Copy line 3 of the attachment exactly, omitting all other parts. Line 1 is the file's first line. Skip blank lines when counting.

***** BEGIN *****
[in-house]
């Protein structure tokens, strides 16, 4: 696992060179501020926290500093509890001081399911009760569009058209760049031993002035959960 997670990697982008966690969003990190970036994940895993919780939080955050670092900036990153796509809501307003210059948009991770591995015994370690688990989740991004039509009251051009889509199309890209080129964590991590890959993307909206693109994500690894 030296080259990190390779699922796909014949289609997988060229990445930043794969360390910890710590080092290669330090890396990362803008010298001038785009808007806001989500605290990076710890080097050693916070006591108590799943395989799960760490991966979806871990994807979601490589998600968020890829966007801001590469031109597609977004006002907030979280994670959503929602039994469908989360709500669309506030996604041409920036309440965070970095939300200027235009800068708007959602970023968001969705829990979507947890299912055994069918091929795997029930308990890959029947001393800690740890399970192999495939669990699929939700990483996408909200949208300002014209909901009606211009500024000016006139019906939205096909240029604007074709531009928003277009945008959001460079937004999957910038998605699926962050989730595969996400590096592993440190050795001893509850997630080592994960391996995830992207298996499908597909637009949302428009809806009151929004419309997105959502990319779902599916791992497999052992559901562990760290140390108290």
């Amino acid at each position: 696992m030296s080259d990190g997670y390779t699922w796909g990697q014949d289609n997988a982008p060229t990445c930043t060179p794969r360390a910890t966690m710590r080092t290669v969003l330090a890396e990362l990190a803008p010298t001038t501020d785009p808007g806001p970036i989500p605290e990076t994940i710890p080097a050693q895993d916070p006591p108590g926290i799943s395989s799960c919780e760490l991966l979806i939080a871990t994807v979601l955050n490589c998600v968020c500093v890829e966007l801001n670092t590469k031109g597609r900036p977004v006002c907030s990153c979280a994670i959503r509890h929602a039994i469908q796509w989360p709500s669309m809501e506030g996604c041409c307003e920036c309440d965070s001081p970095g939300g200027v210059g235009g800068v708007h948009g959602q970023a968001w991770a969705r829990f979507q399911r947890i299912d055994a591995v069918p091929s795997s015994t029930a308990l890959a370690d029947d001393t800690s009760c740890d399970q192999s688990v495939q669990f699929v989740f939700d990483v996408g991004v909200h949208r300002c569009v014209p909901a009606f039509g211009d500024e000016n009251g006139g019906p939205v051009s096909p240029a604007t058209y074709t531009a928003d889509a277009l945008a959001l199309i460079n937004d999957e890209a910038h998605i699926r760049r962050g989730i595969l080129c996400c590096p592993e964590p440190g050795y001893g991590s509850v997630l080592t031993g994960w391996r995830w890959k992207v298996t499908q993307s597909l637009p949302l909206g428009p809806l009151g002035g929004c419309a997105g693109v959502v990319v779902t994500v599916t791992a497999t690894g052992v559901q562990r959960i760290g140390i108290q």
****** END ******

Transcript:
């Amino acid at each position: 696992m030296s080259d990190g997670y390779t699922w796909g990697q014949d289609n997988a982008p060229t990445c930043t060179p794969r360390a910890t966690m710590r080092t290669v969003l330090a890396e990362l990190a803008p010298t001038t501020d785009p808007g806001p970036i989500p605290e990076t994940i710890p080097a050693q895993d916070p006591p108590g926290i799943s395989s799960c919780e760490l991966l979806i939080a871990t994807v979601l955050n490589c998600v968020c500093v890829e966007l801001n670092t590469k031109g597609r900036p977004v006002c907030s990153c979280a994670i959503r509890h929602a039994i469908q796509w989360p709500s669309m809501e506030g996604c041409c307003e920036c309440d965070s001081p970095g939300g200027v210059g235009g800068v708007h948009g959602q970023a968001w991770a969705r829990f979507q399911r947890i299912d055994a591995v069918p091929s795997s015994t029930a308990l890959a370690d029947d001393t800690s009760c740890d399970q192999s688990v495939q669990f699929v989740f939700d990483v996408g991004v909200h949208r300002c569009v014209p909901a009606f039509g211009d500024e000016n009251g006139g019906p939205v051009s096909p240029a604007t058209y074709t531009a928003d889509a277009l945008a959001l199309i460079n937004d999957e890209a910038h998605i699926r760049r962050g989730i595969l080129c996400c590096p592993e964590p440190g050795y001893g991590s509850v997630l080592t031993g994960w391996r995830w890959k992207v298996t499908q993307s597909l637009p949302l909206g428009p809806l009151g002035g929004c419309a997105g693109v959502v990319v779902t994500v599916t791992a497999t690894g052992v559901q562990r959960i760290g140390i108290q």